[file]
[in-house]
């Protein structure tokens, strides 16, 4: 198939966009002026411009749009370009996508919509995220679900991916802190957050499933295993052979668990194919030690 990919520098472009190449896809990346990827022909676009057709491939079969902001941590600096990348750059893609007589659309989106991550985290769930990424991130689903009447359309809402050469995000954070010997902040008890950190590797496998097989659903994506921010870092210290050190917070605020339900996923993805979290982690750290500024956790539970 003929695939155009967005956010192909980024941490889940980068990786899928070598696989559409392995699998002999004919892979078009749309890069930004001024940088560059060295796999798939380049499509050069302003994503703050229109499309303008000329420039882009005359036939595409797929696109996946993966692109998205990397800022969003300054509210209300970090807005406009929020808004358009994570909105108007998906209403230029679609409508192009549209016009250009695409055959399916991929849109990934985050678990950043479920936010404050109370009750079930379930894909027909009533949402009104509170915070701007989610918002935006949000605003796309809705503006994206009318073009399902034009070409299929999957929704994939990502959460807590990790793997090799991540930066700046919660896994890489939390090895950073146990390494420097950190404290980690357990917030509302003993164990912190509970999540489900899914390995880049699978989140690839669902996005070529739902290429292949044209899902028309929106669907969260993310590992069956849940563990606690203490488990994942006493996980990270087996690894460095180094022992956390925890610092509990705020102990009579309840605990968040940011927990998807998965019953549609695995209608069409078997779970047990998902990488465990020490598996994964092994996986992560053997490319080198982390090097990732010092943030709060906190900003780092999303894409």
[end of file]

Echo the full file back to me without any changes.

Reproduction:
[in-house]
């Protein structure tokens, strides 16, 4: 198939966009002026411009749009370009996508919509995220679900991916802190957050499933295993052979668990194919030690 990919520098472009190449896809990346990827022909676009057709491939079969902001941590600096990348750059893609007589659309989106991550985290769930990424991130689903009447359309809402050469995000954070010997902040008890950190590797496998097989659903994506921010870092210290050190917070605020339900996923993805979290982690750290500024956790539970 003929695939155009967005956010192909980024941490889940980068990786899928070598696989559409392995699998002999004919892979078009749309890069930004001024940088560059060295796999798939380049499509050069302003994503703050229109499309303008000329420039882009005359036939595409797929696109996946993966692109998205990397800022969003300054509210209300970090807005406009929020808004358009994570909105108007998906209403230029679609409508192009549209016009250009695409055959399916991929849109990934985050678990950043479920936010404050109370009750079930379930894909027909009533949402009104509170915070701007989610918002935006949000605003796309809705503006994206009318073009399902034009070409299929999957929704994939990502959460807590990790793997090799991540930066700046919660896994890489939390090895950073146990390494420097950190404290980690357990917030509302003993164990912190509970999540489900899914390995880049699978989140690839669902996005070529739902290429292949044209899902028309929106669907969260993310590992069956849940563990606690203490488990994942006493996980990270087996690894460095180094022992956390925890610092509990705020102990009579309840605990968040940011927990998807998965019953549609695995209608069409078997779970047990998902990488465990020490598996994964092994996986992560053997490319080198982390090097990732010092943030709060906190900003780092999303894409």